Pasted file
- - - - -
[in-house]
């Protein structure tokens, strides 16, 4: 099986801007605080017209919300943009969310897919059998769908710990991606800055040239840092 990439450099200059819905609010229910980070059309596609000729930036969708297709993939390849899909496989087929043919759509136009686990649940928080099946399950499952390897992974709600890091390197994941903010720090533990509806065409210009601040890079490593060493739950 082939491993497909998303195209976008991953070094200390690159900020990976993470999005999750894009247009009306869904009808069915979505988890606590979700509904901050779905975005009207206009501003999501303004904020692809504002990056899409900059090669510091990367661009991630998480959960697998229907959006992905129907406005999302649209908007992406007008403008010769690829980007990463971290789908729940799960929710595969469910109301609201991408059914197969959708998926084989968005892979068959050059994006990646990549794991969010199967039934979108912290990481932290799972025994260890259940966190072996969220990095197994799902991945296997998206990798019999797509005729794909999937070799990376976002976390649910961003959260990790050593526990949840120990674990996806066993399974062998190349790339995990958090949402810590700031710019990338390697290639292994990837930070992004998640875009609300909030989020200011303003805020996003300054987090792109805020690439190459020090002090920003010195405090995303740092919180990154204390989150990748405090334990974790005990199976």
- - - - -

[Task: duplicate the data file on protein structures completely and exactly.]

[in-house]
């Protein structure tokens, strides 16, 4: 099986801007605080017209919300943009969310897919059998769908710990991606800055040239840092 990439450099200059819905609010229910980070059309596609000729930036969708297709993939390849899909496989087929043919759509136009686990649940928080099946399950499952390897992974709600890091390197994941903010720090533990509806065409210009601040890079490593060493739950 082939491993497909998303195209976008991953070094200390690159900020990976993470999005999750894009247009009306869904009808069915979505988890606590979700509904901050779905975005009207206009501003999501303004904020692809504002990056899409900059090669510091990367661009991630998480959960697998229907959006992905129907406005999302649209908007992406007008403008010769690829980007990463971290789908729940799960929710595969469910109301609201991408059914197969959708998926084989968005892979068959050059994006990646990549794991969010199967039934979108912290990481932290799972025994260890259940966190072996969220990095197994799902991945296997998206990798019999797509005729794909999937070799990376976002976390649910961003959260990790050593526990949840120990674990996806066993399974062998190349790339995990958090949402810590700031710019990338390697290639292994990837930070992004998640875009609300909030989020200011303003805020996003300054987090792109805020690439190459020090002090920003010195405090995303740092919180990154204390989150990748405090334990974790005990199976």